In fact, I knew it wasn’t only going to change, it would be completely ERASED and replaced with something wholly new.
Authors who did not understand how branding and social media worked would be vulnerable and WOULD BE preyed upon. When we fail to get educated in an area, we make ourselves the predator’s target audience.
Shady accountants don’t WANT to do business with someone who understands QuickBooks. Shifty brokers don’t WANT to work with folks who can read a financial report, people who understand how investments operate.
Similarly, a lot of people made billions of dollars exploiting content creators, writers who didn’t understand SEO and how search engines worked. They used the creators’ trust and ignorance make hundreds of millions of dollars in profit off an UNPAID workforce….then bragged about it.
Which was why they then became my pet project for eighteen months (here are a few of the posts).
Writer Exposure: Gamble or Grift?
Welcome to the Matrix: You Work for FREE & There IS NO Payday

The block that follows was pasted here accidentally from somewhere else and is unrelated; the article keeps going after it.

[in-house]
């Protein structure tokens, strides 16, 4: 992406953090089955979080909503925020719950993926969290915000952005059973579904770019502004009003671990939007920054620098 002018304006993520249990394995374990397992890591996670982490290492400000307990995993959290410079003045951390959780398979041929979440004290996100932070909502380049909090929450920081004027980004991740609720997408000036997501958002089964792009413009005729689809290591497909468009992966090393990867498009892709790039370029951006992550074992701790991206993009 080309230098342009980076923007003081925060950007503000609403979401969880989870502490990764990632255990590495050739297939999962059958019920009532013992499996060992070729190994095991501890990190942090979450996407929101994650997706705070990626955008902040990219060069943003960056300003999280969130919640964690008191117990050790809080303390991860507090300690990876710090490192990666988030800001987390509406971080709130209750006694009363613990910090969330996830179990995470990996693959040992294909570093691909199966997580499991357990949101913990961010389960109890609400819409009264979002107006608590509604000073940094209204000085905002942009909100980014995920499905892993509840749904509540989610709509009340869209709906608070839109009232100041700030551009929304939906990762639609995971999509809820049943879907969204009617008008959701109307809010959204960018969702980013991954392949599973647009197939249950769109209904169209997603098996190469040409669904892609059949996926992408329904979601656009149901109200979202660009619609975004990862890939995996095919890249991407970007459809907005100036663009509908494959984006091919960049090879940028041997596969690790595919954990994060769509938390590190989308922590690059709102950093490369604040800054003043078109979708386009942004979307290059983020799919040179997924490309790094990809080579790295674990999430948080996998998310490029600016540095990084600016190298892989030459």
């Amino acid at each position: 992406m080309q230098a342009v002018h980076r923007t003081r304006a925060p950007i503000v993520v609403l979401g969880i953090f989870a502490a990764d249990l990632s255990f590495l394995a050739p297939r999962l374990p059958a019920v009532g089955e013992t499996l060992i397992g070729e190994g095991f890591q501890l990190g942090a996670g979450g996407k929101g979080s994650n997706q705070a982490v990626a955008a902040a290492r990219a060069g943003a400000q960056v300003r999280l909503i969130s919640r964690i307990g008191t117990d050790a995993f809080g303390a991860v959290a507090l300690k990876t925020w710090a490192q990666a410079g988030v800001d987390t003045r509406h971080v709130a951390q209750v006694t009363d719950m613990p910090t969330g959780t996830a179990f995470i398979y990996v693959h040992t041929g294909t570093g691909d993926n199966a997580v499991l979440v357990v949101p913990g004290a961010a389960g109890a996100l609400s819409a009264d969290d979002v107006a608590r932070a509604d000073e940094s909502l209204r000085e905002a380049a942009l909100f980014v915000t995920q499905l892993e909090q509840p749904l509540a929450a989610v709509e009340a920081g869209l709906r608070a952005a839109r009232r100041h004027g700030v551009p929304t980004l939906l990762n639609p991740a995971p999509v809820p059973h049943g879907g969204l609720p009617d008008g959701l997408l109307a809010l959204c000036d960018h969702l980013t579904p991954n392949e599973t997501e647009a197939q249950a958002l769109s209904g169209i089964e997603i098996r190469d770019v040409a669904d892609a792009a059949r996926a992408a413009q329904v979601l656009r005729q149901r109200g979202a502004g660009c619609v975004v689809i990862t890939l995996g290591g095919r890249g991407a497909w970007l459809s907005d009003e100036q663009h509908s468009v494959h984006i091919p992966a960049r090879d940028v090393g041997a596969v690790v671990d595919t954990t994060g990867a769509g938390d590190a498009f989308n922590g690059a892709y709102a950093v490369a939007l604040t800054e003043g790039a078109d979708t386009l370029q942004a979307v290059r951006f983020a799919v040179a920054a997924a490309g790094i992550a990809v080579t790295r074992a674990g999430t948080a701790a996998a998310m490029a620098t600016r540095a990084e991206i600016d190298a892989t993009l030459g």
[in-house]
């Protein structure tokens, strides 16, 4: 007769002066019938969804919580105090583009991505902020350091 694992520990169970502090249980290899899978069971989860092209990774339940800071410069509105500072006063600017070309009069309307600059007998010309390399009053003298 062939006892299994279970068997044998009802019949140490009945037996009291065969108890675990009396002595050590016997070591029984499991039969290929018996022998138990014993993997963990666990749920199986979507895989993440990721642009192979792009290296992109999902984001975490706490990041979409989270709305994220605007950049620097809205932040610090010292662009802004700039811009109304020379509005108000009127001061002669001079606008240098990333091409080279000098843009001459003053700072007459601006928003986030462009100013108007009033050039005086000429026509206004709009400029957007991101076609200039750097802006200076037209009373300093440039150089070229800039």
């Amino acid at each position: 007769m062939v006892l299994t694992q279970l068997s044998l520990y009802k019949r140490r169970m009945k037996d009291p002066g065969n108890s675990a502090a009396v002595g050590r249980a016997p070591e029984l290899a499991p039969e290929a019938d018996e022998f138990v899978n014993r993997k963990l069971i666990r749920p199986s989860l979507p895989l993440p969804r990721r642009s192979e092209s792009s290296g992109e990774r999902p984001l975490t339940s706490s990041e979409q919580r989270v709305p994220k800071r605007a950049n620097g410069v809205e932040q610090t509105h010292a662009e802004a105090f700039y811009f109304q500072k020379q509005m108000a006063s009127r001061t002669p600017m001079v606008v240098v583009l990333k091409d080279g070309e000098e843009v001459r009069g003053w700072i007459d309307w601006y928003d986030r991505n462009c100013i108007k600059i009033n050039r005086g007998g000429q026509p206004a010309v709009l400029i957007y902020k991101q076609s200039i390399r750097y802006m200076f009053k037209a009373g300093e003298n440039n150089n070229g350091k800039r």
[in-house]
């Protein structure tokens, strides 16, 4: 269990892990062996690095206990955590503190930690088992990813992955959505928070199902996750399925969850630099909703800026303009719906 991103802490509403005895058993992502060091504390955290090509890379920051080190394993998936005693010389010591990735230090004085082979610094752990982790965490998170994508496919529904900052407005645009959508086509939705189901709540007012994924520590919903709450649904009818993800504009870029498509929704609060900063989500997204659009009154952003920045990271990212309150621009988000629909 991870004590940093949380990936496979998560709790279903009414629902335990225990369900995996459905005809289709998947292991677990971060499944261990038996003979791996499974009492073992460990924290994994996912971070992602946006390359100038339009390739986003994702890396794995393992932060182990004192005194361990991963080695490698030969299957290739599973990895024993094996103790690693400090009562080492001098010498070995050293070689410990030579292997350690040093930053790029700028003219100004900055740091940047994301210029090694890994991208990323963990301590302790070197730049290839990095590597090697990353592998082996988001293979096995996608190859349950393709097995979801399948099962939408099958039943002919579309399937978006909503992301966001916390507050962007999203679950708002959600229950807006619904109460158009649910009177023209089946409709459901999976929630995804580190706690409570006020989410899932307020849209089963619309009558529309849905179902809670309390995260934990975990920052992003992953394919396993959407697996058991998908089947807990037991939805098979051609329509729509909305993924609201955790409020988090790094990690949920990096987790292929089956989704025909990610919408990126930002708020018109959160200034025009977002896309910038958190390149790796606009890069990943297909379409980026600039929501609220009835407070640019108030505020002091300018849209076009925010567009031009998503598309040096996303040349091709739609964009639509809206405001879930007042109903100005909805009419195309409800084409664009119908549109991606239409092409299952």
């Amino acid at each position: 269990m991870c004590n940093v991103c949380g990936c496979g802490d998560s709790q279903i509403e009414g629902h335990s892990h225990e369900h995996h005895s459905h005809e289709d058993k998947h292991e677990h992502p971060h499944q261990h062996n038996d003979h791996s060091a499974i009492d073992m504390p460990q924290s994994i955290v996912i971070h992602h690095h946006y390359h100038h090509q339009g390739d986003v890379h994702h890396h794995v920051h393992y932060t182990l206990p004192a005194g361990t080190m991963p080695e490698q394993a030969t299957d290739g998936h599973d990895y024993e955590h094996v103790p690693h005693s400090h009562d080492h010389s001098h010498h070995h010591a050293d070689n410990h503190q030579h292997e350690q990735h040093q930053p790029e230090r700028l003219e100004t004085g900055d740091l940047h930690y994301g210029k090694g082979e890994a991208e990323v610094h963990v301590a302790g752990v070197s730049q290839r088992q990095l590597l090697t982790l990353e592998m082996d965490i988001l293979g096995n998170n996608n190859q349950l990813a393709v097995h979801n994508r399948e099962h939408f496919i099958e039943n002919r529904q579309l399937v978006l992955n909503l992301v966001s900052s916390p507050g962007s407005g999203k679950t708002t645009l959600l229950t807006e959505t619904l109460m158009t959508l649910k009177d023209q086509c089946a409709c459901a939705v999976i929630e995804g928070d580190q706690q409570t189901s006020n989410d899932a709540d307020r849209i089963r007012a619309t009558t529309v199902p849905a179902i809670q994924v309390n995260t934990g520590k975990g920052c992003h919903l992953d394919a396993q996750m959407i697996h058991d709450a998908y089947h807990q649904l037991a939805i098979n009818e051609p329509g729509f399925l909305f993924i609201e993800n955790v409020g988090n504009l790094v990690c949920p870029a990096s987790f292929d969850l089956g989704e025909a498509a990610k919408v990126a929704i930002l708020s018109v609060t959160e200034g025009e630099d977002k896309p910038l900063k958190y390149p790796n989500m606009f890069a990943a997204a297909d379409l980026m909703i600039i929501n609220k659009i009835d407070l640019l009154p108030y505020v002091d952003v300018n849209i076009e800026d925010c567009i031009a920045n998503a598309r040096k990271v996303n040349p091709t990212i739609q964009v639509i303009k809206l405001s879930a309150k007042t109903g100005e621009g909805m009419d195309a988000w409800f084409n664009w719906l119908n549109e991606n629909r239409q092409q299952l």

Pay the Writer: How to Out-Hustle the Hustlers
They now pay, FYI.
Yet, I still see authors hire ‘experts’ who dazzle them with promises they can’t keep and watch how they keep the customer compliant using a lot of worthless tech-speak (worthless, aside from creating panic attacks/fear compliance).
Authors: Knowledge and Technology
What I want to impart on y’all today is that the more educated you become, the more options become available. You’ll use your time more wisely, because you’ll know the rules of the ‘game.’
Authors who understand the rules of writing can weed out good critique from well-intentioned, but unhelpful critique.
They can discern good advice from flat out bad advice. Authors who understand the craft and editing process can hire better editors, which is working smarter, not harder.
Authors who understand social media, platform, SEO, how search engines work, and grasp basic technical jargon aren’t the ‘target market’ (mark) for the con-artist.
This is one of the main reasons I blog on so many of these topics and we teach affordable and technophobe-friendly classes.
Back in the spring, I